Peer review, a golden standard?
It is widely known among academics that the current peer review system is broken, or at least not working as well as it is heralded as. Systematic reviews shedding light on the topic are available (e.g. here and here), and reveal a system riddled with bias, privilege, functional flaws, and secrecy.
Peer review is of massive importance to the entire the system of scholarly communication through the validation that it provides. For a researcher, a single peer review can make or break their career, as peer reviewed articles are the principle currency within academic career progression. The system is supposed to be the part of the self-regulating scientific machinery where academic peers provide constructive feedback on research through expert analysis. It is meant to weed out poor quality scientific papers from being published. In reality, way too often these goals are not met, and there is a wide gulf between the ideal and the practice of peer review.
Flawed from the beginning
This is how the standard peer review process works: A researcher submits a paper to an academic journal. The journal conducts the initial review to check that it is in line with the scope of the journal. If the paper makes it to the next stage, it’s sent off to the peers for evaluation. Most often, this is an anonymous process where the authors don’t know who their reviewers are. For people on the outside, they also have no idea who was involved, or what was even discussed — the ‘black box’ of peer review. Hardly a strong basis for a rigorous, scientific process.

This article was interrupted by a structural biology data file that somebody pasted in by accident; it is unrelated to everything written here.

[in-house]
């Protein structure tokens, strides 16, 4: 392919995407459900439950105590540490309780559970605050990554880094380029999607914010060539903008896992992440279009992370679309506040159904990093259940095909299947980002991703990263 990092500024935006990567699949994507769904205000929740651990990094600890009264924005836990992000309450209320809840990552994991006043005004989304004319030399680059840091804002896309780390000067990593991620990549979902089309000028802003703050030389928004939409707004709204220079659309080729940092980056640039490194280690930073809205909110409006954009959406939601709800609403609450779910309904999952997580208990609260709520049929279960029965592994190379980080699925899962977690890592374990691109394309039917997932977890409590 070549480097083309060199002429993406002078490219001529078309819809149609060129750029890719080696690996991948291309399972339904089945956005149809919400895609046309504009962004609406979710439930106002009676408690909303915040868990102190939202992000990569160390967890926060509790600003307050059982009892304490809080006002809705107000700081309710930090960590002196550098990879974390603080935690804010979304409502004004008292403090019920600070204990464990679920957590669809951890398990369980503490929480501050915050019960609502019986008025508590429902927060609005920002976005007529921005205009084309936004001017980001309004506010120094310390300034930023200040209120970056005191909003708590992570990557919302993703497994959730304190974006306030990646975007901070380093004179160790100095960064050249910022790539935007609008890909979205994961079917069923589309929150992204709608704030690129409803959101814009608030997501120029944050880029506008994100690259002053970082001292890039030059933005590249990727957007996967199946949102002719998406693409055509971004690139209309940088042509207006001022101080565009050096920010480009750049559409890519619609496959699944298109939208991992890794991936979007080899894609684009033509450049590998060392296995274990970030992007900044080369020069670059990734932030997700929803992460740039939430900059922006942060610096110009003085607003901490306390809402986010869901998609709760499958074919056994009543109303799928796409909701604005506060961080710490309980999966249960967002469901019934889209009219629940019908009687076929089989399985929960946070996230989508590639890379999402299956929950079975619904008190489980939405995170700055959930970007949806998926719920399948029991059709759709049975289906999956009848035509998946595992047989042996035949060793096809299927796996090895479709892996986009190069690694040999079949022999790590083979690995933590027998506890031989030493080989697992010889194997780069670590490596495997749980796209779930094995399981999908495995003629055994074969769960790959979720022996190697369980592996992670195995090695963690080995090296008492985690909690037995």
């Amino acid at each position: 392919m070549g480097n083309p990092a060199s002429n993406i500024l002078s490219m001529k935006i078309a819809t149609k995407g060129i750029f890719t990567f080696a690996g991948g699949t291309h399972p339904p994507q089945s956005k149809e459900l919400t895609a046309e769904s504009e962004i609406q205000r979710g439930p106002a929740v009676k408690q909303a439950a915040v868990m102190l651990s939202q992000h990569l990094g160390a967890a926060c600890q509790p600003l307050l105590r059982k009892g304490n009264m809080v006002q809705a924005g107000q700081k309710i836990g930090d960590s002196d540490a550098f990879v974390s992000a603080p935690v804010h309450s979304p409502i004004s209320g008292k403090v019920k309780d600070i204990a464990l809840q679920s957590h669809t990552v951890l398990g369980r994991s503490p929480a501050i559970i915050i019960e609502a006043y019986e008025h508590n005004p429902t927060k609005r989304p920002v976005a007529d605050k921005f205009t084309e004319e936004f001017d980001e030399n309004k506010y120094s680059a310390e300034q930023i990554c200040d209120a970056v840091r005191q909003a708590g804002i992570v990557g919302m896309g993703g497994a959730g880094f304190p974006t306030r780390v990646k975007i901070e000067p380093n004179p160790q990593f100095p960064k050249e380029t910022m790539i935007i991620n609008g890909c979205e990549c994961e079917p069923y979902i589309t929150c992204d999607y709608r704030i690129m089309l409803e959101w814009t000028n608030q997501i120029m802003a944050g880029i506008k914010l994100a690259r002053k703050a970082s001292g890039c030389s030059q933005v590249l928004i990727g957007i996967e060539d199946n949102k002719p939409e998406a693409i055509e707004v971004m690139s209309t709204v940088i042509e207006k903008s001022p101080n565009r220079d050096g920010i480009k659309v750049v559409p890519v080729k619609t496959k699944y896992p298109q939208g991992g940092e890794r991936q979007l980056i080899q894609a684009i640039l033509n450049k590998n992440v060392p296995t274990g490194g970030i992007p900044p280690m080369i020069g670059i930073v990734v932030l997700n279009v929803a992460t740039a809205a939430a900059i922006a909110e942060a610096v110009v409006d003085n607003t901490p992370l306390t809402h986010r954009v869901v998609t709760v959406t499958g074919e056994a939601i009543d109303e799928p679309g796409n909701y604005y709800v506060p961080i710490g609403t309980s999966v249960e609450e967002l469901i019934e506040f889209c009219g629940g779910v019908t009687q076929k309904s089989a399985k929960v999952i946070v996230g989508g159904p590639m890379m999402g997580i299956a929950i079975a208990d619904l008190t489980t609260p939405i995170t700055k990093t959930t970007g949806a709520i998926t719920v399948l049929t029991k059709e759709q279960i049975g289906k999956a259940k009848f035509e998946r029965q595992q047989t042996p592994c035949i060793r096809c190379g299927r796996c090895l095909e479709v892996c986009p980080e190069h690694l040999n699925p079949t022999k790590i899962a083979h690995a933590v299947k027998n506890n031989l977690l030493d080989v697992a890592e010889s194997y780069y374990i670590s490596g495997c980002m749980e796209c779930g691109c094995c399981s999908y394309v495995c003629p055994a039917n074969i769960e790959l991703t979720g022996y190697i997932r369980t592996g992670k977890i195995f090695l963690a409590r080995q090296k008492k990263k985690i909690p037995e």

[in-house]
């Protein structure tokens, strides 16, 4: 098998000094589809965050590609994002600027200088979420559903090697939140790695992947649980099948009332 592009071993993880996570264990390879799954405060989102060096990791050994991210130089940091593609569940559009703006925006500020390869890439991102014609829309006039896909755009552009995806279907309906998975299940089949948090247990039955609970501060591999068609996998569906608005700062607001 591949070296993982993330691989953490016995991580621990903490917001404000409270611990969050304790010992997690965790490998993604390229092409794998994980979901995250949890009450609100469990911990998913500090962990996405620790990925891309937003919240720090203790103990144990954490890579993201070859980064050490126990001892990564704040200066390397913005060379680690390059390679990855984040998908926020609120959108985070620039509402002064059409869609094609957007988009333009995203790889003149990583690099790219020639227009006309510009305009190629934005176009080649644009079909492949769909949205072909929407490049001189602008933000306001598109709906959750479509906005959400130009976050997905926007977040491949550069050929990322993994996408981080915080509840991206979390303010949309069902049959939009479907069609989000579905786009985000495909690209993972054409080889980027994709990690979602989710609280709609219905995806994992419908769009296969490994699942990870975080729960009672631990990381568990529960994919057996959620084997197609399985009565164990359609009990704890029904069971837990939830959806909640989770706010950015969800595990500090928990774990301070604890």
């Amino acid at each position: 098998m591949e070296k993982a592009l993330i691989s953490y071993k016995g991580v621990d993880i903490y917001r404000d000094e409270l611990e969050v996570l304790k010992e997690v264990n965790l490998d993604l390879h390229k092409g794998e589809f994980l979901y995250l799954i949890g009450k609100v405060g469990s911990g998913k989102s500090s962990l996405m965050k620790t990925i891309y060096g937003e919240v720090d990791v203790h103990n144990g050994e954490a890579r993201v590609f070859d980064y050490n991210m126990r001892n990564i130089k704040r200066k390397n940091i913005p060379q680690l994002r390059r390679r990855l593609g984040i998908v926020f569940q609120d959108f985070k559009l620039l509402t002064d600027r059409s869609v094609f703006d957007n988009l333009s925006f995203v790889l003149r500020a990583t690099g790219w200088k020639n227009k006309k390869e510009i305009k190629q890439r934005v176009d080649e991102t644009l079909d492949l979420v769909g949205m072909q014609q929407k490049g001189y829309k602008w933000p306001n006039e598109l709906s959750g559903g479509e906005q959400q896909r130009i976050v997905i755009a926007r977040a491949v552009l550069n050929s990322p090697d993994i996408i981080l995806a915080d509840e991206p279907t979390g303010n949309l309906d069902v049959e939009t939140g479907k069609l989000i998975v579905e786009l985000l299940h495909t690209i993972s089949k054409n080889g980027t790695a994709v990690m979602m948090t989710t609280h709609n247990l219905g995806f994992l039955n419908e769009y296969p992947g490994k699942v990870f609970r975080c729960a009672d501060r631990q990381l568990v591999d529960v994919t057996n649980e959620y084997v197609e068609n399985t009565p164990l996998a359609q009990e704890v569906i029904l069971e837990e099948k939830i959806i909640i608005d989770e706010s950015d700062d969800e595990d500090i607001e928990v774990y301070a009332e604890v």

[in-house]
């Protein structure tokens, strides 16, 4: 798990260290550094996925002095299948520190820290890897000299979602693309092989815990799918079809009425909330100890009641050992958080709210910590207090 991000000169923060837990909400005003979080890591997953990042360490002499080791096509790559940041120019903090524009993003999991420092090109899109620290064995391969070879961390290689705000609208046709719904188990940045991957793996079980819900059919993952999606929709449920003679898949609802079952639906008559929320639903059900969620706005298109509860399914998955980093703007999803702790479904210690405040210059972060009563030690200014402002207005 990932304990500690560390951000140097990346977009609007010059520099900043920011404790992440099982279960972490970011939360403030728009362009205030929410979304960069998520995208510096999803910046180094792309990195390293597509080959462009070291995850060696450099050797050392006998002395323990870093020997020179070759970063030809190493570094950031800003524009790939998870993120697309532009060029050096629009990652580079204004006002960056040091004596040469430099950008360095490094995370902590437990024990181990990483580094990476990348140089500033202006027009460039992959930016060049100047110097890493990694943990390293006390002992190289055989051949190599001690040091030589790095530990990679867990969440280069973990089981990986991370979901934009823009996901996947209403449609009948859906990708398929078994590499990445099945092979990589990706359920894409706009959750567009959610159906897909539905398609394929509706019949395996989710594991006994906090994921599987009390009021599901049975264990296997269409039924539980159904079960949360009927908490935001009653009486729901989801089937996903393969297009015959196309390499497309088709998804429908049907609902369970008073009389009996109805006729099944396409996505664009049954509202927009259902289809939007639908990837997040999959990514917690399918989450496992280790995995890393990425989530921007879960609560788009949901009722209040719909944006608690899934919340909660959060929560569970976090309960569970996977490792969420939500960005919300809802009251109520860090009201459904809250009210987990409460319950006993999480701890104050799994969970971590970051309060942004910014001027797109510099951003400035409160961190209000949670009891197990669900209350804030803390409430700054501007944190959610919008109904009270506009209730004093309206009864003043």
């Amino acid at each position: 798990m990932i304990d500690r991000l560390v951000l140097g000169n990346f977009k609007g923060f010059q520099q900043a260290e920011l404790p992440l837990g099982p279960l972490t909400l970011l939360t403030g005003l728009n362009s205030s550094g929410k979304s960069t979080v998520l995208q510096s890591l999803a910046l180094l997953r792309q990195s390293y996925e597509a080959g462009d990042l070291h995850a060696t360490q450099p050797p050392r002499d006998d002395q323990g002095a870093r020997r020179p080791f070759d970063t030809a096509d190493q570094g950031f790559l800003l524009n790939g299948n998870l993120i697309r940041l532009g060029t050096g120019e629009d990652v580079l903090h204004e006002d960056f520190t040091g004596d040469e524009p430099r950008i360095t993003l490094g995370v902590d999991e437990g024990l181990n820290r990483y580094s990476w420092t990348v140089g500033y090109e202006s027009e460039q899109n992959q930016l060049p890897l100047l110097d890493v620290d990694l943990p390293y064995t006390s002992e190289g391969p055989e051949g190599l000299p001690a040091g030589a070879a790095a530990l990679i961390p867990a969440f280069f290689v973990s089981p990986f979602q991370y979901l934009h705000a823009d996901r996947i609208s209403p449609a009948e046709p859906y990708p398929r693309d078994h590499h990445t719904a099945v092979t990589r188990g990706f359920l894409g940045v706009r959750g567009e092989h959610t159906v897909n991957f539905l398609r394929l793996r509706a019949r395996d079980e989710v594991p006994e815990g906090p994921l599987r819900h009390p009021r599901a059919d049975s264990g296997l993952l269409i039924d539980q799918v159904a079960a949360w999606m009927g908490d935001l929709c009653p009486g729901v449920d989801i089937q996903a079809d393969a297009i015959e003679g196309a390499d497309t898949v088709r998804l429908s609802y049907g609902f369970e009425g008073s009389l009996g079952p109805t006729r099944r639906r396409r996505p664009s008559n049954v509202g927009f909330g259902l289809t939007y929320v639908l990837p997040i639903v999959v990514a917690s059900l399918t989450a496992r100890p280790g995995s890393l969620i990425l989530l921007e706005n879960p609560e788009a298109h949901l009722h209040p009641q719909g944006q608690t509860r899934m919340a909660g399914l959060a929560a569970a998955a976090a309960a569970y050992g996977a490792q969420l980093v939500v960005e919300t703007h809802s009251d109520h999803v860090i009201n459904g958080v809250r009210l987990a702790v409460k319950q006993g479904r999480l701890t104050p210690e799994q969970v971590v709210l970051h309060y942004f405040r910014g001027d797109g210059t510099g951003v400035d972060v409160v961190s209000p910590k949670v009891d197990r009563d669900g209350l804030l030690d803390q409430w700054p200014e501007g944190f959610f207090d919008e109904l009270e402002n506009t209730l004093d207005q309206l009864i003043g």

At present, the peer review is controlled by publishers of academic journals that also claim ownership to vast majority of scientific research. As only a handful of academics, selected by the journals, are allowed to contribute to peer review, pivotal insights that a fully open process would inevitably provide may be missed. Since, in many cases, the reviewers know who the authors are, but the authors don’t know their reviewers, there’s a risk that conflicted interests and biases favouring certain authors or affiliations come into play. Whatever way you look at it, peer review is not an objective process.
The length of the peer review process is another major issue. Reviewing a research article is a daunting task that takes a considerable amount of time and effort from the reviewer who needs to get deeply acquainted to the problem space. Yet, apart from a few rare exceptions, reviewers don’t get a compensation for the hours they puts in, and it is the publishers who reap the profits from this volunteer labour. As a result, journals are finding it harder and harder to find qualified reviewers, and those who accept the request tend to prioritize their own research work and struggle to meet their review deadlines. Papers may be kept in the review process for months, in the worst case for years, often going through cycles of review and rejection at different journals until they finally find a home. This slows down not just the progress of science, but the career development of early-stage scientists too.
The future must be open